FINAL PREPARATIONS AND FINISHING TOUCHES AS SAILGP SEASON 3 KICKS OFF IN BERMUDA
There are less than 24 hours to go until SailGP Season 3 gets underway in spectacular fashion at the Bermuda Sail Grand Prix presented by Hamilton Princess on May 14-15. Just seven weeks after Australia dramatically claimed its second successive SailGP Championship on San Francisco Bay, for the first time an expanded fleet of nine identical hydrofoiling F50 catamarans will be in action, with new teams Canada and Switzerland making their SailGP debut.
The new entrants, along with the rest of the event field, Denmark, France, Great Britain, New Zealand, Spain and the United States will be looking to take the title from Tom Slingsby and his Australia team. Due to a series of external factors – that has meant the fleet’s tenth boat cannot be completed in time – Japan will miss the first three events of the season, including Bermuda.
Slingsby, meanwhile, is well aware of the target on his back heading into the opening weekend after claiming the first two SailGP titles.
Slingsby said: “It’s going to get tougher and tougher, the teams are getting better and they’re going to start catching us. I think as everyone gets more competitive and with more events, we now have pretty severe penalty points, and with the boats getting closer, it’s really going to be about staying out of trouble.”
After a number of major collisions leading up to and during the Season 2 Grand Final, the penalties for competitors making contact with other F50s have been dramatically increased. It was a hot topic of conversation at the official pre-season press conference.
Driver of the Great Britain team, Sir Ben Ainslie said: “It requires a total rethink in how you approach the racing, from our perspective, we fell foul of it a couple of times last season for different reasons but we have taken the time between Sydney and this event to really re-evaluate our risk and reward approach to racing and it’s going to be a factor for sure.”
Season 2 Grand Finalist and two-time America’s Cup winner Jimmy Spithill was similarly concerned about the potential impact the new rules could have on his U.S. team in Season 3.
Spithill said: “The end goal is to be in the main event and to do that you’ve got to be careful with these penalty points. If you have one or two collisions or contacts out there, that’s season over. With more boats and teams pushing harder, the race courses are tight, you’ve really got to think about that.”
Canada might be a new entrant in the field but it has one of the league’s most experienced drivers in Phil Robertson, who is leading his third team in three seasons.
Robertson said: “Same old Phil, different season, what’s cool about starting a third team is you’ve done a lot of learning with the first two and made a few mistakes and learned from them. We’re coming in stronger than we did with the other teams, I’m confident with the team. We’re here to win and that’s what we’re set out to do, our goal is to be competitive as soon as possible and be beating the guys at the top of this league.”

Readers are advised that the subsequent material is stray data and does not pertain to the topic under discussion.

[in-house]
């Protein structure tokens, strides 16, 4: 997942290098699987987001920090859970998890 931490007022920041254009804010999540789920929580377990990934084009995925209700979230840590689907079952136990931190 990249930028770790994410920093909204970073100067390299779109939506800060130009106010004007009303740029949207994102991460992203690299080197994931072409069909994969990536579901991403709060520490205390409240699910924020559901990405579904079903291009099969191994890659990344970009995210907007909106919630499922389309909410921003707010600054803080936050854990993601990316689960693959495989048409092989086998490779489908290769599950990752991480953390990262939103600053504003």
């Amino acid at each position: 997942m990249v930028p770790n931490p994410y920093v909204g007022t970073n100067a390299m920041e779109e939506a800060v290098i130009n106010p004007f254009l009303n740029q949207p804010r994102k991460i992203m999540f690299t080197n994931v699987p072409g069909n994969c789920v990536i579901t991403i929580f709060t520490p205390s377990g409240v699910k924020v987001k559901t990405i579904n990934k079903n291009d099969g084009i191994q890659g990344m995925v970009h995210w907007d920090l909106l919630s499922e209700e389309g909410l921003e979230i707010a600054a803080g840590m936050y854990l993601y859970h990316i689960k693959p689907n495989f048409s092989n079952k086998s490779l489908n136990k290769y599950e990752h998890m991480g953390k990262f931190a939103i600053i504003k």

The other new team, Switzerland, features the league’s youngest driver, Sébastien Schneiter, who, at 26, is planning to give it his all to compete in the experienced field. Having launched the team last summer, Schneiter and his Swiss team were the F50 to launch in Bermuda and managed to get in a few weeks of vital practice ahead of the opening event of the season.
Schneiter said: “It’s something very unique and I wish everyone could try it. There’s nothing that can get you close to it. It feels like you are driving a monster that can bite you back at any time. We’ve been sailing here around 10 days on the Great Sound and we were trying to push as hard as we could with the maneuvers but yesterday was the first time we were on the start line and it felt like we were thrown in the washing machine and didn’t really know what was happening. There’s only one way you can sail those boats and it’s full steam.”
Teams compete for two trophies in SailGP, with the second season of the Impact League, SailGP’s second podium for the planet, also starting in Bermuda. The Impact League tracks the positive actions the teams make to reduce their overall carbon footprint and help accelerate inclusivity in sailing. New Zealand were the first winners in Season 2, and driver Peter Burling is aiming for his team to defend its title as well as targeting a podium finish in the overall championship.
Burling said: “I think definitely the competition is heating up a lot in the Impact League – we’re very pleased with our performance as a team last year and it’s something we want to set high for the other teams, it’s going to be hard to win it again but it’s what we’re aiming to do.
“In terms of the Championship, it was definitely a tricky season for us in Season 1. We missed a little bit of training and it really felt like we were on the back foot all season. So this season we’ve kept a very similar line up to last year and we’re looking to keep improving and make little changes to a whole heap of different areas, which will hopefully pay off.”
Bermuda is the first of 10 confirmed venues (with one still to be announced) that will form the Season 3 calendar. Chicago is the next stop for SailGP, before visiting Plymouth, Copenhagen, Saint-Tropez, Cádiz, Dubai, Singapore, Christchurch and San Francisco.
The season gets underway May 14 at 1400 local time. For all the details on how to watch around the globe, visit SailGP.com/watch